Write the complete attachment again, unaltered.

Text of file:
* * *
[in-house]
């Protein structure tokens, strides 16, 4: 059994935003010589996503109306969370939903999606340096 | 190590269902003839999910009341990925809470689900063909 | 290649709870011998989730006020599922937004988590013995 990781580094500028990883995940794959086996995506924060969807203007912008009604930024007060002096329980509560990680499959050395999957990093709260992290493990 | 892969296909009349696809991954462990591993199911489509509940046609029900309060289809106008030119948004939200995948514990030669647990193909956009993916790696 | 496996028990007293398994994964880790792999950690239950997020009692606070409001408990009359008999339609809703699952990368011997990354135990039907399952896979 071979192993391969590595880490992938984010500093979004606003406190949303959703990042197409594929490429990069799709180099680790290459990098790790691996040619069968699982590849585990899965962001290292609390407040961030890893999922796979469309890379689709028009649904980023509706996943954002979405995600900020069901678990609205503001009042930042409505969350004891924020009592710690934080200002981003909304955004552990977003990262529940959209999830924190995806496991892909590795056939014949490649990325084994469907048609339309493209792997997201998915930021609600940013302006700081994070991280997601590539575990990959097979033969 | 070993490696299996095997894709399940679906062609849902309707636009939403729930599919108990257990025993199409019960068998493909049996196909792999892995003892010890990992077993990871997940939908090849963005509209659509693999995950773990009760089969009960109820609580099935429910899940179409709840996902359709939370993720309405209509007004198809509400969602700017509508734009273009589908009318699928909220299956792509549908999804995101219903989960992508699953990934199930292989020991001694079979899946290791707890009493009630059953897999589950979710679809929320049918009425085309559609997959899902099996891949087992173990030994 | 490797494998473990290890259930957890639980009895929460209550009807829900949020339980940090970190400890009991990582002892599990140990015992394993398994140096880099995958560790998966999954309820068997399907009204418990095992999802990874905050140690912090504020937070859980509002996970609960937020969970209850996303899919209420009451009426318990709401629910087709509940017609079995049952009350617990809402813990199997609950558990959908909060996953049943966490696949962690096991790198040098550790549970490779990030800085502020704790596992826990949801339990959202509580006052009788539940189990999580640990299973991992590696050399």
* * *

[in-house]
């Protein structure tokens, strides 16, 4: 059994935003010589996503109306969370939903999606340096 | 190590269902003839999910009341990925809470689900063909 | 290649709870011998989730006020599922937004988590013995 990781580094500028990883995940794959086996995506924060969807203007912008009604930024007060002096329980509560990680499959050395999957990093709260992290493990 | 892969296909009349696809991954462990591993199911489509509940046609029900309060289809106008030119948004939200995948514990030669647990193909956009993916790696 | 496996028990007293398994994964880790792999950690239950997020009692606070409001408990009359008999339609809703699952990368011997990354135990039907399952896979 071979192993391969590595880490992938984010500093979004606003406190949303959703990042197409594929490429990069799709180099680790290459990098790790691996040619069968699982590849585990899965962001290292609390407040961030890893999922796979469309890379689709028009649904980023509706996943954002979405995600900020069901678990609205503001009042930042409505969350004891924020009592710690934080200002981003909304955004552990977003990262529940959209999830924190995806496991892909590795056939014949490649990325084994469907048609339309493209792997997201998915930021609600940013302006700081994070991280997601590539575990990959097979033969 | 070993490696299996095997894709399940679906062609849902309707636009939403729930599919108990257990025993199409019960068998493909049996196909792999892995003892010890990992077993990871997940939908090849963005509209659509693999995950773990009760089969009960109820609580099935429910899940179409709840996902359709939370993720309405209509007004198809509400969602700017509508734009273009589908009318699928909220299956792509549908999804995101219903989960992508699953990934199930292989020991001694079979899946290791707890009493009630059953897999589950979710679809929320049918009425085309559609997959899902099996891949087992173990030994 | 490797494998473990290890259930957890639980009895929460209550009807829900949020339980940090970190400890009991990582002892599990140990015992394993398994140096880099995958560790998966999954309820068997399907009204418990095992999802990874905050140690912090504020937070859980509002996970609960937020969970209850996303899919209420009451009426318990709401629910087709509940017609079995049952009350617990809402813990199997609950558990959908909060996953049943966490696949962690096991790198040098550790549970490779990030800085502020704790596992826990949801339990959202509580006052009788539940189990999580640990299973991992590696050399």